Rose Macaulay on War Poetry

Or not exactly Rose Macaulay, but Gideon, one of her narrators in Potterism (1920). He and Peacock co-edit the radical magazine Fact.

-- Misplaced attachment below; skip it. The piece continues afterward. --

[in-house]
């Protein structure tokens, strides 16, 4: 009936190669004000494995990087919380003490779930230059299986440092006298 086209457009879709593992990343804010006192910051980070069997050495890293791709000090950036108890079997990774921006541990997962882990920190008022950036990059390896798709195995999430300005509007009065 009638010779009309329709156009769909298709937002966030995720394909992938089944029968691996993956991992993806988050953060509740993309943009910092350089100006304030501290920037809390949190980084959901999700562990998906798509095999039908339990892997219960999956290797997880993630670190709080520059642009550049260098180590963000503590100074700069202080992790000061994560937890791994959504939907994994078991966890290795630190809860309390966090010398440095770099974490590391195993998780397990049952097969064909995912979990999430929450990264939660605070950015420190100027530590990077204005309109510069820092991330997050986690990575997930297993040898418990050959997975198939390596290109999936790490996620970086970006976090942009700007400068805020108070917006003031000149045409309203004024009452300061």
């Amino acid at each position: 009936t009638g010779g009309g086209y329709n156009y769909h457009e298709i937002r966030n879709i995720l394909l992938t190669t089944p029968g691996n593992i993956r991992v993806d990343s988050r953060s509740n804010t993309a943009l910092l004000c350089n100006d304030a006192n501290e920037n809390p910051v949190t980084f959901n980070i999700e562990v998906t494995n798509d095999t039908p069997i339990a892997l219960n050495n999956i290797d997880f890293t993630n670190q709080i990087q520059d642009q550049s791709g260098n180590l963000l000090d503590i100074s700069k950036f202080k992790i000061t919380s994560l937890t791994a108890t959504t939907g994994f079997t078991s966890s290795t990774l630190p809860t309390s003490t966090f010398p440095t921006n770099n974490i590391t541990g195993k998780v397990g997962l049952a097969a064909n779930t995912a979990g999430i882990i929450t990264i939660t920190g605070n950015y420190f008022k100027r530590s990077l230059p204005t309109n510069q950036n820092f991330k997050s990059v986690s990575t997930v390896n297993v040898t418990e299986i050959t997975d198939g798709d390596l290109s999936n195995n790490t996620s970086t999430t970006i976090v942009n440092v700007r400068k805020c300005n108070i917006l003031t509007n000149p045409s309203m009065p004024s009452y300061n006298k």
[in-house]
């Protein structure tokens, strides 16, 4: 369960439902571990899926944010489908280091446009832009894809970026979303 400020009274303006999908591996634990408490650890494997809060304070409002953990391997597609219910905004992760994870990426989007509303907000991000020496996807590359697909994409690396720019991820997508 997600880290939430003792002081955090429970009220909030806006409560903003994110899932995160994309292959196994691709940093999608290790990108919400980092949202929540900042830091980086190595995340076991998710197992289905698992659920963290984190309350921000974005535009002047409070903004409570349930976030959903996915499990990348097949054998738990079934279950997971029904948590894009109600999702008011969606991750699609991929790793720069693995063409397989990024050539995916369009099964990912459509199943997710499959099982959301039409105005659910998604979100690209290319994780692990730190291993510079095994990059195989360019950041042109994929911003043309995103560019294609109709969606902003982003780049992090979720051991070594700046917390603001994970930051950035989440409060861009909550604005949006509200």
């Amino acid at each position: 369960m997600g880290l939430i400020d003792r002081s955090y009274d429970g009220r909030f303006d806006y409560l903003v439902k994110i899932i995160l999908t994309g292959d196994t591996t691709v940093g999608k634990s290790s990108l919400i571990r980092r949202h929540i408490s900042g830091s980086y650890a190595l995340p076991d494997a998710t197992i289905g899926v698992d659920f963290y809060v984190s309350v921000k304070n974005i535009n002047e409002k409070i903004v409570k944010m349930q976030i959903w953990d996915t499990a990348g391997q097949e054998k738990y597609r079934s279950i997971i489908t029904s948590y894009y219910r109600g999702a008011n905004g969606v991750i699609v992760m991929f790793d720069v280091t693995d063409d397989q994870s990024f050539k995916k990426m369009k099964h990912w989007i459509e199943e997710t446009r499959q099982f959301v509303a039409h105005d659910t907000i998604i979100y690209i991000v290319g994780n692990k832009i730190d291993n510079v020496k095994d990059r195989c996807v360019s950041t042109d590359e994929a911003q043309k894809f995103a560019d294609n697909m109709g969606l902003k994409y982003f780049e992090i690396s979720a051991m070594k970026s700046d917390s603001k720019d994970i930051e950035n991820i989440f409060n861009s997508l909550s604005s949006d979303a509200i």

Peacock also accepts poetry; poetry about the war, by people like Johnny Potter. Everyone knows that school of poetry by heart now; of course it was particularly fashionable just after the war. Johnny Potter did it much like other men. Anyone can do it. One takes some dirty, horrible incident or sight of the battle-front and describes it in loathesome detail, and then, by way of contrast, describes some fat and incredibly bloodthirsty woman or middle-aged clubman at home, gloating over the glorious war. I always thought it a great bore, and sentimental at that. But it was the thing for a time, and people seemed to be impressed by it, and Peacock, who encouraged young men, often to their detriment, would take it for the Fact, though that sort of cheap and popular appeal to sentiment was the last thing the Fact was out for.

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